Your first steps are to mobilize the team and review your communications plan, modifying it to fit the situation, as needed. Then:
Whatever the crisis, your responses during the first 24 hours are very important. You need to demonstrate concern, care and empathy. People are often emotional. They will not “hear” rational arguments until you get past their emotions.
So deal with the feelings first. Specifically:
- Express your concern. State that you’re trying to find out the cause (or describe the cause if you know it). Explain what is being done to correct the problem. Describe the steps being taken to assure it doesn’t happen again (if possible). It’s doubtful you will have all this information immediately, but you will probably be able to cover most of these points in the first few media briefings.
- If anyone has been hurt or killed, express your condolences immediately. Be sympathetic. Do not reveal the victims’ names until the families have been personally notified.
- Get bad news out quickly and move on. People are very forgiving, but they do not like to be deceived.
- If a mistake has been made, admit it and try to rebuild credibility and confidence.
- Accept responsibility, whether you’re actually to blame or not. No one thought Johnson & Johnson put cyanide in Tylenol in 1982. But the company recalled the product at a cost of approximately $100 million. Tylenol has continued to sell well. And, more than 30 years later, J&J’s handling of the Tylenol crisis is still regarded as the gold standard in effective crisis management.
- Make your responses conversational in tone. On 9/11, Rudy Guiliani stood out as a caring, compassionate leader, partly because he spoke simply and clearly.
- Point out anything that might be positive in the situation. Perhaps casualties were kept low because a comprehensive evacuation procedure was in place. Maybe the company is providing generous severance packages for its laid-off employees. Perhaps the organization is getting supplies to people affected by a natural disaster.
- Don’t talk “off the record.” There really is no such thing for the media.
- Avoid saying “no comment.” Studies show that people think you’re guilty. You can, however, say that you cannot discuss a particular matter, or that it is too soon to be sure what really happened.
- If you do not know the answer to a question, state that. Offer to get back to the reporter as soon as you have the information. Most reporters understand that you won’t have all the facts instantly.
- Do not speculate or repeat unconfirmed reports. Only reveal the information that you have verified. It helps to use phrasing such as “what we know now is….” or “we have verified that….”
Control the communication.
- Communicate honestly, openly and often. Set up regular media briefings and keep to the schedule.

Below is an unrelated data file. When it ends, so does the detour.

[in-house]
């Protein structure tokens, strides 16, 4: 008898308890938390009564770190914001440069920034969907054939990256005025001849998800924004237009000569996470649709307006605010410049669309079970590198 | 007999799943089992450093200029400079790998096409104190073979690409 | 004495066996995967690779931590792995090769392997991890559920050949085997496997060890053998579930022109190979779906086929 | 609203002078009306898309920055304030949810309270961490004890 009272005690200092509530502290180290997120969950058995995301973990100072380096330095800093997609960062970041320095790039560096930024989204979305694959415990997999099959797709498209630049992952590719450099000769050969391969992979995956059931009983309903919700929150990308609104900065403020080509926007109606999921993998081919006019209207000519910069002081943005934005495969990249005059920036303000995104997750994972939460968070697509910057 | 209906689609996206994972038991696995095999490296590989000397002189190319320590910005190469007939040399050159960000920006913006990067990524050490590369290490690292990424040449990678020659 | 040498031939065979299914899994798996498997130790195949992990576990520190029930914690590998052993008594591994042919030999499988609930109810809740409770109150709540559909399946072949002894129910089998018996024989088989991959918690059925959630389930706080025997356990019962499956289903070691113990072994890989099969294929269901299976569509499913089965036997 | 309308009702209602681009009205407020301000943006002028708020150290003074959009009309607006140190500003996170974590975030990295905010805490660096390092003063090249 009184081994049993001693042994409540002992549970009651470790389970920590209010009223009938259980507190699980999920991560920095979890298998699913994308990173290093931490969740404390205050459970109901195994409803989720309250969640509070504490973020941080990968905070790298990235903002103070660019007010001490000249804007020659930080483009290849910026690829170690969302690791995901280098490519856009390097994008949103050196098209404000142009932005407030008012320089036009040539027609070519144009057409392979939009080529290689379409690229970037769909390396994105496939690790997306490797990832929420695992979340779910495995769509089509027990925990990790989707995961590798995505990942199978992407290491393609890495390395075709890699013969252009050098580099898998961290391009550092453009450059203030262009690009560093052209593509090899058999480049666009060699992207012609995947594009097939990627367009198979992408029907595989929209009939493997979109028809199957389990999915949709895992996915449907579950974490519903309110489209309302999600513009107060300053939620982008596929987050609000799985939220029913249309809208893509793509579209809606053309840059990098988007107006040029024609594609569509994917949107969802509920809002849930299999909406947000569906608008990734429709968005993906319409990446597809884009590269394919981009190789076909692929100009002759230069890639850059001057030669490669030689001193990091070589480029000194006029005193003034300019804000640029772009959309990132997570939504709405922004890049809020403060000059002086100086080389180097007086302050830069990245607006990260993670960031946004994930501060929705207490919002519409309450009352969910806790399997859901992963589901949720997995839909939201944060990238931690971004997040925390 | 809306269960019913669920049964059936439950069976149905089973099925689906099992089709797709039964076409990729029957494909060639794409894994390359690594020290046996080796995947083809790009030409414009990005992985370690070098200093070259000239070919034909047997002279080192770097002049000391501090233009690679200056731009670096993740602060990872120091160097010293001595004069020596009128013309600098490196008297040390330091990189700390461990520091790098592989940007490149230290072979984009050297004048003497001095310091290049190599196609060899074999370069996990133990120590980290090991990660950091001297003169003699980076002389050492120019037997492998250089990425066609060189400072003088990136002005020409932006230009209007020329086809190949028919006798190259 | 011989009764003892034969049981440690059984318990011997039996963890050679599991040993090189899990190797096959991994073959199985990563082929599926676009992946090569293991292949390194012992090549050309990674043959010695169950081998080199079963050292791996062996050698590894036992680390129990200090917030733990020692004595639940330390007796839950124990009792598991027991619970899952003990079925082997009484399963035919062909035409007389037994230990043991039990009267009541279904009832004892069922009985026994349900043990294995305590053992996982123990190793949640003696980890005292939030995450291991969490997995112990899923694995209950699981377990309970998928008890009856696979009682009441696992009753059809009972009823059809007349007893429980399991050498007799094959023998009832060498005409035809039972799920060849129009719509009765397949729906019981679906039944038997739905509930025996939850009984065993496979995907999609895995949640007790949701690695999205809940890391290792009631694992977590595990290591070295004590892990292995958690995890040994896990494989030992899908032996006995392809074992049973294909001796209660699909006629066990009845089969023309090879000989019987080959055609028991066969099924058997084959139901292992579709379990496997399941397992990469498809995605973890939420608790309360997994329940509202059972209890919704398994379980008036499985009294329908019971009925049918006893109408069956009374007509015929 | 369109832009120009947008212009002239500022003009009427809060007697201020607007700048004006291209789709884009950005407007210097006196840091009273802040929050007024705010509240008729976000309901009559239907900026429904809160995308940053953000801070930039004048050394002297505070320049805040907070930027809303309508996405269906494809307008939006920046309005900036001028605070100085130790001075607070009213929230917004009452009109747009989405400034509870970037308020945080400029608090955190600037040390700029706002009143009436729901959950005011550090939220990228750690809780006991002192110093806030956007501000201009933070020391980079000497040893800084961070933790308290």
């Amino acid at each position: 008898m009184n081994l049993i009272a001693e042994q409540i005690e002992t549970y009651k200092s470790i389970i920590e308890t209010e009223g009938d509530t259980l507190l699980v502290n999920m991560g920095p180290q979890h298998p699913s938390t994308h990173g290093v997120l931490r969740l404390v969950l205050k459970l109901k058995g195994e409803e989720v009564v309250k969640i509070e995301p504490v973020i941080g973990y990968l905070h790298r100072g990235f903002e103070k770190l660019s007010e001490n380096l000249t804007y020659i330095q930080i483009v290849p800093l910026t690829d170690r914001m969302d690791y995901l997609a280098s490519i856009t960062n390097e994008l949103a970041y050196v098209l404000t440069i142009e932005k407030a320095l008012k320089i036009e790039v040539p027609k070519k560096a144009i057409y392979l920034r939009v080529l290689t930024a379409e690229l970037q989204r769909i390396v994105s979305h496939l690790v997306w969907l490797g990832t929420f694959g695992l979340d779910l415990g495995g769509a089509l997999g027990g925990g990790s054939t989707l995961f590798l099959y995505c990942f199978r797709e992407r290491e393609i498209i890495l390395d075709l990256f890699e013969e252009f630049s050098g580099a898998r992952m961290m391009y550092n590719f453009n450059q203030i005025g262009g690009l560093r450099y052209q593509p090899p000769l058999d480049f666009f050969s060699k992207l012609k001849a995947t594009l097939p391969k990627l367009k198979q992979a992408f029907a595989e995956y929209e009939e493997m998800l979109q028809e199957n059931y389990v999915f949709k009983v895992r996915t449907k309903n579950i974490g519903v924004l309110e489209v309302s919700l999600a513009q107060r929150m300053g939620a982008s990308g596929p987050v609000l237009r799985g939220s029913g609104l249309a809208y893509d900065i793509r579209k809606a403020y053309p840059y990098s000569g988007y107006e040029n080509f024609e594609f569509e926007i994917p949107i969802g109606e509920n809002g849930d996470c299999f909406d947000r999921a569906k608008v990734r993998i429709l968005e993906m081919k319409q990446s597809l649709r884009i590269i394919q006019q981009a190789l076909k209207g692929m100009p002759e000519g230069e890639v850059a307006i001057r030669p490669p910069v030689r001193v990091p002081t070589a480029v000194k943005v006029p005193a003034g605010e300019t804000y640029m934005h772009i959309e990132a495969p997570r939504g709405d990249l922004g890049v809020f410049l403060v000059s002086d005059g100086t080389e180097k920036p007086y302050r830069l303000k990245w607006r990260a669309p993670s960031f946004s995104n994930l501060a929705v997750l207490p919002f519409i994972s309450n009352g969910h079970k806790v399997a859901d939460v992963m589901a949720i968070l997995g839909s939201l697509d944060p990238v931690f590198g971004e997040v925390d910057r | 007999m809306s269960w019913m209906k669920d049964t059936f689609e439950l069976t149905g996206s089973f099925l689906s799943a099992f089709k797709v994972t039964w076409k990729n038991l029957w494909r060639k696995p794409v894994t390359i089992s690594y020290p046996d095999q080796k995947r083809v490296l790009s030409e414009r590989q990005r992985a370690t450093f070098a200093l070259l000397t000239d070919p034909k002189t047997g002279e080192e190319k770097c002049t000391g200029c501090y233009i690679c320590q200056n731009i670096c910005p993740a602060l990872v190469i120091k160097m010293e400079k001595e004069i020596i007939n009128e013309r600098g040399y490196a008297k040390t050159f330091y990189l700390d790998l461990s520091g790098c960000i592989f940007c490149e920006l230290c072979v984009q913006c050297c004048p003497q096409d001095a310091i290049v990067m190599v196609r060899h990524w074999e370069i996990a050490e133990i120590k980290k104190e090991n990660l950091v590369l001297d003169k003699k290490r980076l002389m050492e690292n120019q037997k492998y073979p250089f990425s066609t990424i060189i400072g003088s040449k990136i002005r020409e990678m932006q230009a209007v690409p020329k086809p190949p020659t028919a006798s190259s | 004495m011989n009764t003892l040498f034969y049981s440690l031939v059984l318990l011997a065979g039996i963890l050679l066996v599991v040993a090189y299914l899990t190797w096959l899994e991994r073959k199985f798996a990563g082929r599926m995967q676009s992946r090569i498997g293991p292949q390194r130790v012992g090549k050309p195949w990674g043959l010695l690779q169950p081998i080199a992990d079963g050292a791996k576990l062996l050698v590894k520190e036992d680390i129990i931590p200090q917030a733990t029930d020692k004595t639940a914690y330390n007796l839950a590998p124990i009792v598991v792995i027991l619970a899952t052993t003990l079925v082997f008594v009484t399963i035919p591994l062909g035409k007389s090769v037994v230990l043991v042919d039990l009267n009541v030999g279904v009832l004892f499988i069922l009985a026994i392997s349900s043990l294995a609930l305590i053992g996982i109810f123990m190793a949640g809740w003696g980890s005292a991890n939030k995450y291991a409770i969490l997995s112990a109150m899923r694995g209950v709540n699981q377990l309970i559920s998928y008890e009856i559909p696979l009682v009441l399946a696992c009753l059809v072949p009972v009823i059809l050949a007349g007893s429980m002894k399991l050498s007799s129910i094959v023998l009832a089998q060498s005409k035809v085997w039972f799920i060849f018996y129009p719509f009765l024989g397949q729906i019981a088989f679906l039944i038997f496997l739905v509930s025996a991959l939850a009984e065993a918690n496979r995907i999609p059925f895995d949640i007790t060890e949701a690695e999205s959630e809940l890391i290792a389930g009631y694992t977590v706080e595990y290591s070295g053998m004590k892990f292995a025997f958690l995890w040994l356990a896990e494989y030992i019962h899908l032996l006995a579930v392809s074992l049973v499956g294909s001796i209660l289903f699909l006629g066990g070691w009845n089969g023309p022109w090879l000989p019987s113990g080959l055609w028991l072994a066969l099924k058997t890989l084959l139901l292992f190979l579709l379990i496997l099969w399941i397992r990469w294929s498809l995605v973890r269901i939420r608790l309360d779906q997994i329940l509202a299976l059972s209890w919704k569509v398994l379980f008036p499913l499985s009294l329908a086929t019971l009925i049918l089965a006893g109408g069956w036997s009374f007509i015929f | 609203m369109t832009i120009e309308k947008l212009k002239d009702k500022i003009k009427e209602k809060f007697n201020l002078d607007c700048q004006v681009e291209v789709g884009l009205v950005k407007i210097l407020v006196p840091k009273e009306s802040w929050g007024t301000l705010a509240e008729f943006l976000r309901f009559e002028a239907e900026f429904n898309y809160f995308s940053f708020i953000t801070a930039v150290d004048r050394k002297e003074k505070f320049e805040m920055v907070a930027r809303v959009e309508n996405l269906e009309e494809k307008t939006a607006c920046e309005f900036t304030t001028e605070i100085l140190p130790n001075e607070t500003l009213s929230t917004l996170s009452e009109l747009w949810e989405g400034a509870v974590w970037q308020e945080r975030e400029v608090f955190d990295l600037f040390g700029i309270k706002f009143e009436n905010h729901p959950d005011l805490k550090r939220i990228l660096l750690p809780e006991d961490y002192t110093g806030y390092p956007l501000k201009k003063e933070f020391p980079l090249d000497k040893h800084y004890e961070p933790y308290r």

- Provide all reporters the same information at the same time. Don’t play favorites.
- Post information online. Activate your “dark” website. Start a crisis blog.
- Keep the media away from the accident scene, victims, survivors and relatives until a legal authority approves such access.
- Make your spokesperson available to answer reporters’ questions. If the media see that you’re trying to help them cover the story, they are more likely to cooperate.
- Assign someone to answer phone calls from reporters. If the spokesperson cannot take the call right away, promise to get back to the reporter as quickly as possible. Keep your promise.
- Monitor coverage. Get back to any reporters who have the story materially wrong and try to correct their impressions.
Communicate directly with your employees and other important audiences.
Do not rely on the media to communicate with your employees and other important audiences. Use your website, email, blogs and other means to get factual, accurate information directly to your important constituents.
Remember that all your employees are PR representatives. If they feel secure and believe that the organization is dealing appropriately with the situation, they will project that confidence.
At the same time, don’t tell your employees anything you would not want to see on the news. Reporters might approach them directly, hoping for a “scoop.”
Cope with an online crisis.
If the offensive communication is on a website, discussion group or email list, try to find out what lead to the dissatisfaction.
Look for some common ground. If you made a mistake, fix it. Rogue sites have bashed companies just because someone did not receive ordered merchandise. Once the product arrived, the sites disappeared.
Websites such as www.snopes.com, which identifies urban legends, may be helpful in countering a false claim.
In any event, try to resolve issues peacefully. If you’re antagonistic, the situation could easily deteriorate.
My next post will discuss what to do after a crisis.